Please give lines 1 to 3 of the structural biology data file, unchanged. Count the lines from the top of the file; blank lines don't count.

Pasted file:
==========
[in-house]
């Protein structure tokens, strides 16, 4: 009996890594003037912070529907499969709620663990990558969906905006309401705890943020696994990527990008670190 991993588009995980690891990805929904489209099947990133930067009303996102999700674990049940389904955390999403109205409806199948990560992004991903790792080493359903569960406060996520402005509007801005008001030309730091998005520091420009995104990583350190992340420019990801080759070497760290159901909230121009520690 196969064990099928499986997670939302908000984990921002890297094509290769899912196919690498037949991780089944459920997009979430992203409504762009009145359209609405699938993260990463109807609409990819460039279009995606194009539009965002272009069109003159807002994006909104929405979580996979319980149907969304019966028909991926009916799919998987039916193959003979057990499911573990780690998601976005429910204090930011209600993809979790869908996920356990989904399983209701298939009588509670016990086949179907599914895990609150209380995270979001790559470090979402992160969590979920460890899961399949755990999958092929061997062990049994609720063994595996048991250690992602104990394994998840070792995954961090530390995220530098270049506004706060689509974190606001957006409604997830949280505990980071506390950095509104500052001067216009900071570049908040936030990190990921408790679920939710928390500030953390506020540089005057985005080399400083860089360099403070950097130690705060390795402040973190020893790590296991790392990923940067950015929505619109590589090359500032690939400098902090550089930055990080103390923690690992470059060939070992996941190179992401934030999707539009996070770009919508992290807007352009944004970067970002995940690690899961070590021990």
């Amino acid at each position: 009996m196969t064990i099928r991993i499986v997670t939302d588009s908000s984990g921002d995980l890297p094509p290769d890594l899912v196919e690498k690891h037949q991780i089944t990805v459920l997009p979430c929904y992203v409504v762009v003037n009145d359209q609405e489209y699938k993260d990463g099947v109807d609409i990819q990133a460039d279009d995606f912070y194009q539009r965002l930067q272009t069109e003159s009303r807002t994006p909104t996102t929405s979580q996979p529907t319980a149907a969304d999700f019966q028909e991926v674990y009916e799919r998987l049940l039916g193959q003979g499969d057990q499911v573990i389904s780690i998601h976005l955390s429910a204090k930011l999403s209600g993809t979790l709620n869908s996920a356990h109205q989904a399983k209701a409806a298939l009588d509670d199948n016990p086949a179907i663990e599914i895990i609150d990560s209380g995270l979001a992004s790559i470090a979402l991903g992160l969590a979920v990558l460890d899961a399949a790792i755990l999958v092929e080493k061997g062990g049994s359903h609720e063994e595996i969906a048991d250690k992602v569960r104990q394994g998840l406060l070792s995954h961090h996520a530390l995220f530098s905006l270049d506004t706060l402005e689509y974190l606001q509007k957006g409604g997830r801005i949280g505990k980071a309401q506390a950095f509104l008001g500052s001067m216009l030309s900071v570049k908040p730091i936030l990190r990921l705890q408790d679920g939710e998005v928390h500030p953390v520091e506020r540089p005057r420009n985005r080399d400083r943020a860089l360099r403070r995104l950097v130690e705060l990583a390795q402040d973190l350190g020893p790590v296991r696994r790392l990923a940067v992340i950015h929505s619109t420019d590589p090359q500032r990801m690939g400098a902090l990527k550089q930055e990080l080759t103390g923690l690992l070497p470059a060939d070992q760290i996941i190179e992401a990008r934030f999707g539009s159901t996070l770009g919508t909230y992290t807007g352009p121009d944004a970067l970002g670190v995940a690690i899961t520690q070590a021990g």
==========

[in-house]
């Protein structure tokens, strides 16, 4: 009996890594003037912070529907499969709620663990990558969906905006309401705890943020696994990527990008670190 991993588009995980690891990805929904489209099947990133930067009303996102999700674990049940389904955390999403109205409806199948990560992004991903790792080493359903569960406060996520402005509007801005008001030309730091998005520091420009995104990583350190992340420019990801080759070497760290159901909230121009520690 196969064990099928499986997670939302908000984990921002890297094509290769899912196919690498037949991780089944459920997009979430992203409504762009009145359209609405699938993260990463109807609409990819460039279009995606194009539009965002272009069109003159807002994006909104929405979580996979319980149907969304019966028909991926009916799919998987039916193959003979057990499911573990780690998601976005429910204090930011209600993809979790869908996920356990989904399983209701298939009588509670016990086949179907599914895990609150209380995270979001790559470090979402992160969590979920460890899961399949755990999958092929061997062990049994609720063994595996048991250690992602104990394994998840070792995954961090530390995220530098270049506004706060689509974190606001957006409604997830949280505990980071506390950095509104500052001067216009900071570049908040936030990190990921408790679920939710928390500030953390506020540089005057985005080399400083860089360099403070950097130690705060390795402040973190020893790590296991790392990923940067950015929505619109590589090359500032690939400098902090550089930055990080103390923690690992470059060939070992996941190179992401934030999707539009996070770009919508992290807007352009944004970067970002995940690690899961070590021990």
């Amino acid at each position: 009996m196969t064990i099928r991993i499986v997670t939302d588009s908000s984990g921002d995980l890297p094509p290769d890594l899912v196919e690498k690891h037949q991780i089944t990805v459920l997009p979430c929904y992203v409504v762009v003037n009145d359209q609405e489209y699938k993260d990463g099947v109807d609409i990819q990133a460039d279009d995606f912070y194009q539009r965002l930067q272009t069109e003159s009303r807002t994006p909104t996102t929405s979580q996979p529907t319980a149907a969304d999700f019966q028909e991926v674990y009916e799919r998987l049940l039916g193959q003979g499969d057990q499911v573990i389904s780690i998601h976005l955390s429910a204090k930011l999403s209600g993809t979790l709620n869908s996920a356990h109205q989904a399983k209701a409806a298939l009588d509670d199948n016990p086949a179907i663990e599914i895990i609150d990560s209380g995270l979001a992004s790559i470090a979402l991903g992160l969590a979920v990558l460890d899961a399949a790792i755990l999958v092929e080493k061997g062990g049994s359903h609720e063994e595996i969906a048991d250690k992602v569960r104990q394994g998840l406060l070792s995954h961090h996520a530390l995220f530098s905006l270049d506004t706060l402005e689509y974190l606001q509007k957006g409604g997830r801005i949280g505990k980071a309401q506390a950095f509104l008001g500052s001067m216009l030309s900071v570049k908040p730091i936030l990190r990921l705890q408790d679920g939710e998005v928390h500030p953390v520091e506020r540089p005057r420009n985005r080399d400083r943020a860089l360099r403070r995104l950097v130690e705060l990583a390795q402040d973190l350190g020893p790590v296991r696994r790392l990923a940067v992340i950015h929505s619109t420019d590589p090359q500032r990801m690939g400098a902090l990527k550089q930055e990080l080759t103390g923690l690992l070497p470059a060939d070992q760290i996941i190179e992401a990008r934030f999707g539009s159901t996070l770009g919508t909230y992290t807007g352009p121009d944004a970067l970002g670190v995940a690690i899961t520690q070590a021990g």